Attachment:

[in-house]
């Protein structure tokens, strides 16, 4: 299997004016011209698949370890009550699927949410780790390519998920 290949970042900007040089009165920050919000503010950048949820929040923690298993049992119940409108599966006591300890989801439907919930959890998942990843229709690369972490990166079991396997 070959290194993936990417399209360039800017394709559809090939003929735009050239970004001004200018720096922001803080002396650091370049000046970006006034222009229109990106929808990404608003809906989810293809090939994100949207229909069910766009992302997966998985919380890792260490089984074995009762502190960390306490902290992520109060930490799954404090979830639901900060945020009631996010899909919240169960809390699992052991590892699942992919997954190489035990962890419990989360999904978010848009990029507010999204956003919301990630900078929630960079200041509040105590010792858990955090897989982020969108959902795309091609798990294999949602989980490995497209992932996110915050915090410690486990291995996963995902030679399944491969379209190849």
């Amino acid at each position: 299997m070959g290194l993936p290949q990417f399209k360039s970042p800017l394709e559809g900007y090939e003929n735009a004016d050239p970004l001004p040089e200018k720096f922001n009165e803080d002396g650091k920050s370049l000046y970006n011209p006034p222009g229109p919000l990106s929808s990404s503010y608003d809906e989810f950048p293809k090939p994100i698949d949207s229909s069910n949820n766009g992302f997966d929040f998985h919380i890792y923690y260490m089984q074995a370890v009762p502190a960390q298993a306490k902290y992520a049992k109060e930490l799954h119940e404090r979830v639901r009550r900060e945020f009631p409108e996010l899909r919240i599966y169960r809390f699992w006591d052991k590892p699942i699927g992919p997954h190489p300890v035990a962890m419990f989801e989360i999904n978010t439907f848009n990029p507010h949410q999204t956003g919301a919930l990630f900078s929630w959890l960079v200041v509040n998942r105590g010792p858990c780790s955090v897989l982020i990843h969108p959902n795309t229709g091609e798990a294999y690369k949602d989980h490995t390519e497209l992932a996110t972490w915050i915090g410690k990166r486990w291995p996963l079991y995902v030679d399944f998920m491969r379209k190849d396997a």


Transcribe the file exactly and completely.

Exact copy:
[in-house]
């Protein structure tokens, strides 16, 4: 299997004016011209698949370890009550699927949410780790390519998920 290949970042900007040089009165920050919000503010950048949820929040923690298993049992119940409108599966006591300890989801439907919930959890998942990843229709690369972490990166079991396997 070959290194993936990417399209360039800017394709559809090939003929735009050239970004001004200018720096922001803080002396650091370049000046970006006034222009229109990106929808990404608003809906989810293809090939994100949207229909069910766009992302997966998985919380890792260490089984074995009762502190960390306490902290992520109060930490799954404090979830639901900060945020009631996010899909919240169960809390699992052991590892699942992919997954190489035990962890419990989360999904978010848009990029507010999204956003919301990630900078929630960079200041509040105590010792858990955090897989982020969108959902795309091609798990294999949602989980490995497209992932996110915050915090410690486990291995996963995902030679399944491969379209190849």
């Amino acid at each position: 299997m070959g290194l993936p290949q990417f399209k360039s970042p800017l394709e559809g900007y090939e003929n735009a004016d050239p970004l001004p040089e200018k720096f922001n009165e803080d002396g650091k920050s370049l000046y970006n011209p006034p222009g229109p919000l990106s929808s990404s503010y608003d809906e989810f950048p293809k090939p994100i698949d949207s229909s069910n949820n766009g992302f997966d929040f998985h919380i890792y923690y260490m089984q074995a370890v009762p502190a960390q298993a306490k902290y992520a049992k109060e930490l799954h119940e404090r979830v639901r009550r900060e945020f009631p409108e996010l899909r919240i599966y169960r809390f699992w006591d052991k590892p699942i699927g992919p997954h190489p300890v035990a962890m419990f989801e989360i999904n978010t439907f848009n990029p507010h949410q999204t956003g919301a919930l990630f900078s929630w959890l960079v200041v509040n998942r105590g010792p858990c780790s955090v897989l982020i990843h969108p959902n795309t229709g091609e798990a294999y690369k949602d989980h490995t390519e497209l992932a996110t972490w915050i915090g410690k990166r486990w291995p996963l079991y995902v030679d399944f998920m491969r379209k190849d396997a």